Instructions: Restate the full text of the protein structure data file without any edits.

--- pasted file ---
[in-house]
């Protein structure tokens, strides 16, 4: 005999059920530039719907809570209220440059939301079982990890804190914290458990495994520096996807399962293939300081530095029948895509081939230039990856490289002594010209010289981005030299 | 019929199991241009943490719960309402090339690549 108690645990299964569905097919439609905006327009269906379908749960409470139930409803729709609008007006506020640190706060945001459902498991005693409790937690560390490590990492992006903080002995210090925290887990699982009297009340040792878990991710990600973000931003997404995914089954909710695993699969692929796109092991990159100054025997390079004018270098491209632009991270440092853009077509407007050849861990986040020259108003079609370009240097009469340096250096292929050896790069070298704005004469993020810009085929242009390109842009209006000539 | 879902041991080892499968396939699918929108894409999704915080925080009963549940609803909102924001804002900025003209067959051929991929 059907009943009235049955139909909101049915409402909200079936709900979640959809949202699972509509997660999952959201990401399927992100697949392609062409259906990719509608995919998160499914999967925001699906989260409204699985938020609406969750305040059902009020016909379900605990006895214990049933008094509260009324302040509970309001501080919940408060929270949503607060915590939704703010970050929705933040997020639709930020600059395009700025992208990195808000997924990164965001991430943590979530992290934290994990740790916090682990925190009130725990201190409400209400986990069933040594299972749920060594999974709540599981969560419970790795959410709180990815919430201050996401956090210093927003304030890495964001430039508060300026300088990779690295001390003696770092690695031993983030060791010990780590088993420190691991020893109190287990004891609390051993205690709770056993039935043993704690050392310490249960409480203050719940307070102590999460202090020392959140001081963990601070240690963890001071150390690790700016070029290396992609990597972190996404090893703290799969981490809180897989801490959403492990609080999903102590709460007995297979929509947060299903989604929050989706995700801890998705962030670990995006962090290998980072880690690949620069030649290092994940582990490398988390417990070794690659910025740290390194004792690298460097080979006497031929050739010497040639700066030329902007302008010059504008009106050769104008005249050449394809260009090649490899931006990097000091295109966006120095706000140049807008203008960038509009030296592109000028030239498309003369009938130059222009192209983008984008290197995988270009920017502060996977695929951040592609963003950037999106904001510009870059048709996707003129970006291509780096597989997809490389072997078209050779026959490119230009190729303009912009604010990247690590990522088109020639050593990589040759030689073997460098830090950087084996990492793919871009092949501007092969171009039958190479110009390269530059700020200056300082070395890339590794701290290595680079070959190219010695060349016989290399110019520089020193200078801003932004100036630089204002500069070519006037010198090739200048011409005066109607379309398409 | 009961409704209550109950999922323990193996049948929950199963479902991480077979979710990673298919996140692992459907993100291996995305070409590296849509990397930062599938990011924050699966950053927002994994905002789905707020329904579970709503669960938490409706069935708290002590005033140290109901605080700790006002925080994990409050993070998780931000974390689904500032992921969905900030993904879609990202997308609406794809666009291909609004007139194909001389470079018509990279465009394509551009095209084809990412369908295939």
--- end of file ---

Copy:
[in-house]
């Protein structure tokens, strides 16, 4: 005999059920530039719907809570209220440059939301079982990890804190914290458990495994520096996807399962293939300081530095029948895509081939230039990856490289002594010209010289981005030299 | 019929199991241009943490719960309402090339690549 108690645990299964569905097919439609905006327009269906379908749960409470139930409803729709609008007006506020640190706060945001459902498991005693409790937690560390490590990492992006903080002995210090925290887990699982009297009340040792878990991710990600973000931003997404995914089954909710695993699969692929796109092991990159100054025997390079004018270098491209632009991270440092853009077509407007050849861990986040020259108003079609370009240097009469340096250096292929050896790069070298704005004469993020810009085929242009390109842009209006000539 | 879902041991080892499968396939699918929108894409999704915080925080009963549940609803909102924001804002900025003209067959051929991929 059907009943009235049955139909909101049915409402909200079936709900979640959809949202699972509509997660999952959201990401399927992100697949392609062409259906990719509608995919998160499914999967925001699906989260409204699985938020609406969750305040059902009020016909379900605990006895214990049933008094509260009324302040509970309001501080919940408060929270949503607060915590939704703010970050929705933040997020639709930020600059395009700025992208990195808000997924990164965001991430943590979530992290934290994990740790916090682990925190009130725990201190409400209400986990069933040594299972749920060594999974709540599981969560419970790795959410709180990815919430201050996401956090210093927003304030890495964001430039508060300026300088990779690295001390003696770092690695031993983030060791010990780590088993420190691991020893109190287990004891609390051993205690709770056993039935043993704690050392310490249960409480203050719940307070102590999460202090020392959140001081963990601070240690963890001071150390690790700016070029290396992609990597972190996404090893703290799969981490809180897989801490959403492990609080999903102590709460007995297979929509947060299903989604929050989706995700801890998705962030670990995006962090290998980072880690690949620069030649290092994940582990490398988390417990070794690659910025740290390194004792690298460097080979006497031929050739010497040639700066030329902007302008010059504008009106050769104008005249050449394809260009090649490899931006990097000091295109966006120095706000140049807008203008960038509009030296592109000028030239498309003369009938130059222009192209983008984008290197995988270009920017502060996977695929951040592609963003950037999106904001510009870059048709996707003129970006291509780096597989997809490389072997078209050779026959490119230009190729303009912009604010990247690590990522088109020639050593990589040759030689073997460098830090950087084996990492793919871009092949501007092969171009039958190479110009390269530059700020200056300082070395890339590794701290290595680079070959190219010695060349016989290399110019520089020193200078801003932004100036630089204002500069070519006037010198090739200048011409005066109607379309398409 | 009961409704209550109950999922323990193996049948929950199963479902991480077979979710990673298919996140692992459907993100291996995305070409590296849509990397930062599938990011924050699966950053927002994994905002789905707020329904579970709503669960938490409706069935708290002590005033140290109901605080700790006002925080994990409050993070998780931000974390689904500032992921969905900030993904879609990202997308609406794809666009291909609004007139194909001389470079018509990279465009394509551009095209084809990412369908295939």